What to expect from iOS 10

The latest evolution of Apple’s smartphone has arrived in the form of the iPhone 7, which features a new emphasis on wireless connectivity, a Taptic Engine borrowed from the Apple Watch, defense against sand and water, and two (two!) new stylish shades of black. You won’t find a stereo jack on the iPhone 7 or the iPhone 7 Plus, but you will find iOS 10, the latest and greatest version of Apple’s mobile operating system.

What’s in the Box?

With the announcement of the new phones, we learned about some new features in iOS 10 that are unique to the iPhone 7 and 7 Plus. Developers will now be able to harness the Taptic Engine, for example, which controls the phone’s system for providing touch feedback.

The new phones of course have new cameras, and iOS 10 includes some tools photographers will really appreciate. On the iPhone 7 Plus, you’ll be able to take pictures with incredible depth of field and a bokeh effect in a new Portrait shooting mode thanks to the larger iPhone’s dual cameras. But Apple has said that feature won’t be shipping with iOS 10 and will ship in a later software update. The new phones will be able to handle raw image files in DNG format for more control over editing.

Even if you don’t have the latest iPhone, iOS 10 will change how you use your iPhone in many ways. First up is Messages, which will now include WhatsApp and Facebook Messenger-style stickers, text effects, and even animated visuals. Additional add-ons will be available in a new store, letting developers bring their own creations—like Mario. In fact, you can use some features of other apps without leaving Messages. It’s a bold new day for texting.

Apple iPhone users will also appreciate an updated lock screen that shows more information in notifications and now features 3D Touch integration. Just hold and press a notification to view or interact with an app.

Need to be in control? Swiping up from the bottom of the screen opens an improved Control Center; swipe right for a music-centric section. On the lock screen, swipe right for widgets or left for the camera.

Apple Music is a great way to stream your favorite tunes, but the design of the app was never particularly impressive. Actually, it’s a bit of a mess. Apple heard our pleas and included an updated version of Music in iOS 10, featuring a cleaner visual design. Hopefully, this will make finding and listening to your favorite songs a little less frustrating.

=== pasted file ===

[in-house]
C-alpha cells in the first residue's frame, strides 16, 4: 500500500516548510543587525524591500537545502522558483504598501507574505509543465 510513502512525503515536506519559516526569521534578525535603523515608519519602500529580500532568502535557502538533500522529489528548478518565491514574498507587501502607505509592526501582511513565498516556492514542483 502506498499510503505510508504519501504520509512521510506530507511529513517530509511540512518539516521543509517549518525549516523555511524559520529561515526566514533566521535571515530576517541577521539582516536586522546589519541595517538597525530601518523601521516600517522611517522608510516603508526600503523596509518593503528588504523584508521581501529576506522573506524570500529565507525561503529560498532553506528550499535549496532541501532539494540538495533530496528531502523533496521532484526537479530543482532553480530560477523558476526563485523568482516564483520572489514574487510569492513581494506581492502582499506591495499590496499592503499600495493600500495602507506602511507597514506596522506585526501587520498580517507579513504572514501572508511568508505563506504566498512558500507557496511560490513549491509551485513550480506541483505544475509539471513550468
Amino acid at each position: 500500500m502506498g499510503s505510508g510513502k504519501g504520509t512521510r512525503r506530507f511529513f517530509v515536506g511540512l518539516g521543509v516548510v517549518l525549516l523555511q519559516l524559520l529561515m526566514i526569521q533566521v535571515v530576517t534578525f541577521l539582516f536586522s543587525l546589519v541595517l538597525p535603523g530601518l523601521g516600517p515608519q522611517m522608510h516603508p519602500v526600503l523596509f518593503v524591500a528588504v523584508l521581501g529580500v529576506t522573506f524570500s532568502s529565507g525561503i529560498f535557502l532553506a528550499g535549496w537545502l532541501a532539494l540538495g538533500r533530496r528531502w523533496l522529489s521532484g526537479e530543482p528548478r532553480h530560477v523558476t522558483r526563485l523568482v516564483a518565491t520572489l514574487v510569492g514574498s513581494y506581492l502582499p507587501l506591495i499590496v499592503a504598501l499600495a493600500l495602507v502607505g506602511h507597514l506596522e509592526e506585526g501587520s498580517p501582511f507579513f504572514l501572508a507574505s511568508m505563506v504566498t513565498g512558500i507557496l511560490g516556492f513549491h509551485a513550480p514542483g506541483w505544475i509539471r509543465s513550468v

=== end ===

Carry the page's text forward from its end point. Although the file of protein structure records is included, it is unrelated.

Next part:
iOS 10 also features some remarkable interactions between devices. My favorite is a universal clipboard, which lets you copy text on your phone and then paste it on your Mac seamlessly. Keen!

I Want It All, And I Want It Now

Since it was first announced, Apple has been giving certain folks a sneak peek at the latest iteration of iOS. First, it was just the developers, with the prerelease version. But there’s been a public beta since July, letting anyone and their robotic dog take iOS 10 for a spin.

That process is winding down, now that we’ve had a peek at the iPhone 7 and 7 Plus. iOS 10 is currently in Gold Master, which means it’s identical to the release version of iOS 10 that’s coming very, very soon.

Here’s the bad news: If you weren’t signed up with the Apple beta program before the Gold Master version of iOS 10 is released, you won’t be able to enroll your iPhone in the program. According to Apple’s documentation, device enrollment is triggered by the release of a new version of the beta.

If you’re reading this now, it’s not likely that you’ll be able to snag iOS 10 early. The good news is that you won’t have long to wait. When the new version of iOS is released, you’ll receive a system alert on your phone. Tap it, or open the Settings app, tap General, and tap Software Update. When your update is ready, you’ll be able to tap and start the installation process.

Remember, installing new versions of iOS (especially big, full-number versions) can take quite a while. It also takes power and storage. Have your charger handy and clear off some extra space on your device before you start downloading. It’s also a good idea to back up your phone, just in case.

But I Really, Really Want It!